And then we bled from the stripped knuckles

Of the hands shackle and vanquish

Like bondsmen while holding

The jagged edge of the machete vulnerable

Blyden and Sabouso on fire the rogue holding the 5
Grip ancestors unanswerable
Now squirm from the big belle
Of mount Thienpo steams rising in anguish
To the heavens from its hilly green tops
Every morning and evening while the blood 10
Of her sons and daughters pops
Dribble in the gutters of Fernando Po it flood
The borders of Buoto and Tchien compromised
From an impious battle at the cock-crow reach
The Montserrado violet and still 15
From the sounds of guns on South Beach

Liberians must never forget the paralysis and bias that plagued the existence of its nation state came about because of greed. The history of Liberians is interwoven, because years of sharing the same landscape, same languages, food, music and culture have merged the nation into one….'this real estate’ has bounded the Liberian people together and the cleavages that has been exploited by the demagogues and political chameleons must be rejected in a new era. The country belongs to all of us regardless of creed and ethnic backgrounds; may we forgive the yesterdays of a bygone era which contributed so much to our miseries. Our wounds have been self inflicted, we must do the healings ourselves. It is for these same reasons that we must take solace in the hymn from Edwin Barclay, when he wrote in the Lone Star Forever:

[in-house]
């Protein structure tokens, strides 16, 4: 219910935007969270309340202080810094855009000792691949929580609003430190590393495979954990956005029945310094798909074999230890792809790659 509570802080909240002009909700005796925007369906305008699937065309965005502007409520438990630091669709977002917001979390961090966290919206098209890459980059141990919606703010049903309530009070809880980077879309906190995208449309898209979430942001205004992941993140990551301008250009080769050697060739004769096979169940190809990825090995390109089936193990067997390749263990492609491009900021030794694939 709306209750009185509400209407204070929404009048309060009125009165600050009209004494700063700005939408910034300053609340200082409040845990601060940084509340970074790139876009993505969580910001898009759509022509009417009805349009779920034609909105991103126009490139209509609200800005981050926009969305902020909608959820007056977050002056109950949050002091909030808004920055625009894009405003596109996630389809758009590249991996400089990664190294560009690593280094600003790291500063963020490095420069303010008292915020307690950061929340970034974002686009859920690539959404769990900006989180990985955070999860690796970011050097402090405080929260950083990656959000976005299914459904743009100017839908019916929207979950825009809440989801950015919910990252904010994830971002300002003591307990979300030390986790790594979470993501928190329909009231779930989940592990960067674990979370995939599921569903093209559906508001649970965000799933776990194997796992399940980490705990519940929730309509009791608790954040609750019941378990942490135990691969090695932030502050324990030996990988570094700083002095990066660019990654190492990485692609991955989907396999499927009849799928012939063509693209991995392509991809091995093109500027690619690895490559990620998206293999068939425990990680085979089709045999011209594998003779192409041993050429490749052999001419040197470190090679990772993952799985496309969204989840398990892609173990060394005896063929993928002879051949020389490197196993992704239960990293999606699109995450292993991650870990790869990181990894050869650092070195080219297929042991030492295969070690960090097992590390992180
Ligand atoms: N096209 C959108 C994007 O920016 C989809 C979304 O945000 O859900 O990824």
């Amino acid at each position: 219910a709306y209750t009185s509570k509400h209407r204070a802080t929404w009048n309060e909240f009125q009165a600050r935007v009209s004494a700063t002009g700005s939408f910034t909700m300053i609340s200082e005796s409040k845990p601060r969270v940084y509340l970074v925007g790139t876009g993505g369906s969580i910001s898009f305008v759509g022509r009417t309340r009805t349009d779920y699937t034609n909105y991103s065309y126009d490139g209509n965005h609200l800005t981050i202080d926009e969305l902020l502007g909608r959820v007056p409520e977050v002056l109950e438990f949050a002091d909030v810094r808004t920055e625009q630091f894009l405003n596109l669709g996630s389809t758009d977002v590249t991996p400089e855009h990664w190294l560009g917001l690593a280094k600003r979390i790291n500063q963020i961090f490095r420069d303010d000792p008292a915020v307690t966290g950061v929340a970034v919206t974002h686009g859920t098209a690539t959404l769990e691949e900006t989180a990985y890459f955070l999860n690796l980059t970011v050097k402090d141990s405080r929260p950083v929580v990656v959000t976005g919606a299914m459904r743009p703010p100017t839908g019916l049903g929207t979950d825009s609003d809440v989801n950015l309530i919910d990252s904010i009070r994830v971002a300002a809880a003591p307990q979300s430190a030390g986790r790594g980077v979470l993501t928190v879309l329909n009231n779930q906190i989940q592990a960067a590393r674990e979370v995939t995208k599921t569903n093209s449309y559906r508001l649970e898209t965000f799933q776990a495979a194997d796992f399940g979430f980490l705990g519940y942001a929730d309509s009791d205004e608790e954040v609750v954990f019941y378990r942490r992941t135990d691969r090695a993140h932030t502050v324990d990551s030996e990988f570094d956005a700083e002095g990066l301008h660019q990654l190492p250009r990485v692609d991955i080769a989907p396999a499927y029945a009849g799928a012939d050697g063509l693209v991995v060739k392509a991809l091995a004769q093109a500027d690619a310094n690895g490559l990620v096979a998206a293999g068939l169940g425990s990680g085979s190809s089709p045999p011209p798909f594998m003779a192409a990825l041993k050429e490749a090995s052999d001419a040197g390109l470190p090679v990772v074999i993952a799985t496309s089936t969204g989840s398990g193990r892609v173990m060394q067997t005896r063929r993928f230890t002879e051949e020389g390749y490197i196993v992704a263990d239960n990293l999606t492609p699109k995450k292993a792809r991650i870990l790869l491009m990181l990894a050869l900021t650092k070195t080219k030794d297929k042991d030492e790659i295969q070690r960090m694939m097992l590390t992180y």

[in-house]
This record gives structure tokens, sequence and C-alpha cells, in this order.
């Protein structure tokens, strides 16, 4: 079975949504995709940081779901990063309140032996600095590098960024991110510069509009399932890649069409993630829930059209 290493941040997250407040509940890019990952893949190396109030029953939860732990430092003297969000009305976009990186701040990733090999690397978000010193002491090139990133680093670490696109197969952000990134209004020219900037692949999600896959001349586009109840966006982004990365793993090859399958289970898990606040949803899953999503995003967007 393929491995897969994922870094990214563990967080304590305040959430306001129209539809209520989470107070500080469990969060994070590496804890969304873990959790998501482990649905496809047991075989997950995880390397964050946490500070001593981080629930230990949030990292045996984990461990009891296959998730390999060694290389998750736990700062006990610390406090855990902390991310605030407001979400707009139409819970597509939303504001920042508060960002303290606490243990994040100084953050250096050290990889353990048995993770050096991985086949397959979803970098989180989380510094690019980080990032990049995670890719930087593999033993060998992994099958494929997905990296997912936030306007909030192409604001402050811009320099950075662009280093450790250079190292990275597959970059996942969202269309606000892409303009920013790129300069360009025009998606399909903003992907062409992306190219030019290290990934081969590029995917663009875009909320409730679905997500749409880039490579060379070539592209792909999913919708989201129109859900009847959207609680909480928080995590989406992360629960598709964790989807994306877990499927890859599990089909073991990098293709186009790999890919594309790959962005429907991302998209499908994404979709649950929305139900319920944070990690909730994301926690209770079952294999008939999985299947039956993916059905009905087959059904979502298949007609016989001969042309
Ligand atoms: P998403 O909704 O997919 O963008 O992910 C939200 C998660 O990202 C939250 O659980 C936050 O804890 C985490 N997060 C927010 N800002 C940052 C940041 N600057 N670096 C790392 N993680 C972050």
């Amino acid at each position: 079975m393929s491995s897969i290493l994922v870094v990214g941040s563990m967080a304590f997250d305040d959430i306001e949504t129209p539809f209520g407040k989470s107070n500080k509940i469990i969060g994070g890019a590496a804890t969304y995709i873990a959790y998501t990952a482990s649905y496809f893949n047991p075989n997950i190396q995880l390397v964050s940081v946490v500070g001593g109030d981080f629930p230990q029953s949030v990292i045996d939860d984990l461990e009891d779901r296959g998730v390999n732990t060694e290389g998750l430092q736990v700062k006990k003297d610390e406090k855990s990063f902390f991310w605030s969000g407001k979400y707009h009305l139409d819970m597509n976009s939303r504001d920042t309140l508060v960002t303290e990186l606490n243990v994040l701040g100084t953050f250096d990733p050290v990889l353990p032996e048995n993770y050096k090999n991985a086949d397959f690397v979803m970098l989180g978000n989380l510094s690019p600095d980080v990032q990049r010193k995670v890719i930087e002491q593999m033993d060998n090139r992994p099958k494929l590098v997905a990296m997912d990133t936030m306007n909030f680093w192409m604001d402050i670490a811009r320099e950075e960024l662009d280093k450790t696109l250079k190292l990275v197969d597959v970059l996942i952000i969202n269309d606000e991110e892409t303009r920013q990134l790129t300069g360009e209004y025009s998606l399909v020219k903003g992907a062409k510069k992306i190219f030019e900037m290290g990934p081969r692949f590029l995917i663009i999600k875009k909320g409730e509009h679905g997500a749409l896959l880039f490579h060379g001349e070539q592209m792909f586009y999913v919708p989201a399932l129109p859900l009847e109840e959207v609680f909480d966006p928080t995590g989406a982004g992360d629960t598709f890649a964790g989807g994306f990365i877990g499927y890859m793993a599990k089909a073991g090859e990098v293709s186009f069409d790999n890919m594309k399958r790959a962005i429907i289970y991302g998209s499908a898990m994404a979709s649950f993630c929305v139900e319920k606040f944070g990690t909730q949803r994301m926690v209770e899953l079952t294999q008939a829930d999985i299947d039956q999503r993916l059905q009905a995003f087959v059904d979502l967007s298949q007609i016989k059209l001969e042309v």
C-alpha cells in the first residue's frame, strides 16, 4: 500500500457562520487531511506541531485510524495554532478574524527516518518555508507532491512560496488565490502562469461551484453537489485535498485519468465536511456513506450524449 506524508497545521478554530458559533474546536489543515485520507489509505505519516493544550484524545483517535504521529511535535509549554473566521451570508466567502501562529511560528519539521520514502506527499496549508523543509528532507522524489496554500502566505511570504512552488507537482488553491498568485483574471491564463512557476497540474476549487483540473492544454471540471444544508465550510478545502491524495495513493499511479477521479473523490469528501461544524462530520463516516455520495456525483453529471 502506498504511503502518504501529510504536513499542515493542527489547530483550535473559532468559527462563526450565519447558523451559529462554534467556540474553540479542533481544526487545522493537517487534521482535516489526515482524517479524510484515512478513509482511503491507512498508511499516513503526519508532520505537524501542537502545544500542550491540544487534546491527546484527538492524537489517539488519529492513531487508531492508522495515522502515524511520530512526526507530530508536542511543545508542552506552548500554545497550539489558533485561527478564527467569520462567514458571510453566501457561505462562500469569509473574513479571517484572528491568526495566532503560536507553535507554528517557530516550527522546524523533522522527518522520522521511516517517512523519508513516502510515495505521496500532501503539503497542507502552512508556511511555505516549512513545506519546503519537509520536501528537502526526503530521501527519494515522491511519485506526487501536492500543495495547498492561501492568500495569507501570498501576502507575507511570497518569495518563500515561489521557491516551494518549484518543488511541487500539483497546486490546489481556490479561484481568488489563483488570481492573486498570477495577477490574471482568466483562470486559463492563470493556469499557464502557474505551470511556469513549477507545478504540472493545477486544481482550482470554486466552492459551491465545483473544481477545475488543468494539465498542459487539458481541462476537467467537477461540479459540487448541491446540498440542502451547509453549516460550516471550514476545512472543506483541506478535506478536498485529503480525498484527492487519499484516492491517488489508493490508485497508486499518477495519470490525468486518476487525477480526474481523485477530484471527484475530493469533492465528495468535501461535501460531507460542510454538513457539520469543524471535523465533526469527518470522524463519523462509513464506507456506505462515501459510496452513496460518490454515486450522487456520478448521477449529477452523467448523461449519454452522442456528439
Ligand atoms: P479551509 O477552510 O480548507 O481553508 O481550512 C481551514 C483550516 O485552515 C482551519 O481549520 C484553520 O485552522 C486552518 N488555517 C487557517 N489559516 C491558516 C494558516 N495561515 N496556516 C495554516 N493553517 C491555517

Then forward sons of freedom march
Defend our sacred heritage
A nation’s call from age to age
A nation’s loud triumphant song
The song of liberty
The lone star forever, the lone star forever
Oh, long may it flow over land and o’er sea
Desert it no never
Uphold it forever
Oh shout the lone starr’d banner all hail!

Happy July Twenty Six!!